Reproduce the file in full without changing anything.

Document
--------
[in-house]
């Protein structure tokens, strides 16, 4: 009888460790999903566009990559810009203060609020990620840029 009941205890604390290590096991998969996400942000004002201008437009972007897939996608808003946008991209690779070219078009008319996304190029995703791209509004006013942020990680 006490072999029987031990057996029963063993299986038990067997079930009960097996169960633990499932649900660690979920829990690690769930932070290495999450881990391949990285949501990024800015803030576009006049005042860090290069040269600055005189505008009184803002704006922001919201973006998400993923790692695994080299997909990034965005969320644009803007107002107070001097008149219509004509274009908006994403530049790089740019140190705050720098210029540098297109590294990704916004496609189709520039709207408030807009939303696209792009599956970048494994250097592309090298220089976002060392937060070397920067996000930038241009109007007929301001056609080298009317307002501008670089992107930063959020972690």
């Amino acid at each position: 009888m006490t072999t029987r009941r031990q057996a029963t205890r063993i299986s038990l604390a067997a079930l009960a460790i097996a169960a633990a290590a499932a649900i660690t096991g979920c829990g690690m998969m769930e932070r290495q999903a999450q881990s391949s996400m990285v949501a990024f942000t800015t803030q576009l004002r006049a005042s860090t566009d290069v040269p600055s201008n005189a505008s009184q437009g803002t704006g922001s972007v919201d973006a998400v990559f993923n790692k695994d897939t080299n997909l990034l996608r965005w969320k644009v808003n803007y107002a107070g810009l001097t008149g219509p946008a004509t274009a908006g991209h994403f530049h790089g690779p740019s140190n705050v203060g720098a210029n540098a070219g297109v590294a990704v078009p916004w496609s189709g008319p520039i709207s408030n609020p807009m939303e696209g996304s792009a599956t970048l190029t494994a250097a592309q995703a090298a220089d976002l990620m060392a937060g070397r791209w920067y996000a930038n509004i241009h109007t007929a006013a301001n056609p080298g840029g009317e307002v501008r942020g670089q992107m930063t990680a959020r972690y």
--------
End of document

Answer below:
[in-house]
């Protein structure tokens, strides 16, 4: 009888460790999903566009990559810009203060609020990620840029 009941205890604390290590096991998969996400942000004002201008437009972007897939996608808003946008991209690779070219078009008319996304190029995703791209509004006013942020990680 006490072999029987031990057996029963063993299986038990067997079930009960097996169960633990499932649900660690979920829990690690769930932070290495999450881990391949990285949501990024800015803030576009006049005042860090290069040269600055005189505008009184803002704006922001919201973006998400993923790692695994080299997909990034965005969320644009803007107002107070001097008149219509004509274009908006994403530049790089740019140190705050720098210029540098297109590294990704916004496609189709520039709207408030807009939303696209792009599956970048494994250097592309090298220089976002060392937060070397920067996000930038241009109007007929301001056609080298009317307002501008670089992107930063959020972690």
């Amino acid at each position: 009888m006490t072999t029987r009941r031990q057996a029963t205890r063993i299986s038990l604390a067997a079930l009960a460790i097996a169960a633990a290590a499932a649900i660690t096991g979920c829990g690690m998969m769930e932070r290495q999903a999450q881990s391949s996400m990285v949501a990024f942000t800015t803030q576009l004002r006049a005042s860090t566009d290069v040269p600055s201008n005189a505008s009184q437009g803002t704006g922001s972007v919201d973006a998400v990559f993923n790692k695994d897939t080299n997909l990034l996608r965005w969320k644009v808003n803007y107002a107070g810009l001097t008149g219509p946008a004509t274009a908006g991209h994403f530049h790089g690779p740019s140190n705050v203060g720098a210029n540098a070219g297109v590294a990704v078009p916004w496609s189709g008319p520039i709207s408030n609020p807009m939303e696209g996304s792009a599956t970048l190029t494994a250097a592309q995703a090298a220089d976002l990620m060392a937060g070397r791209w920067y996000a930038n509004i241009h109007t007929a006013a301001n056609p080298g840029g009317e307002v501008r942020g670089q992107m930063t990680a959020r972690y």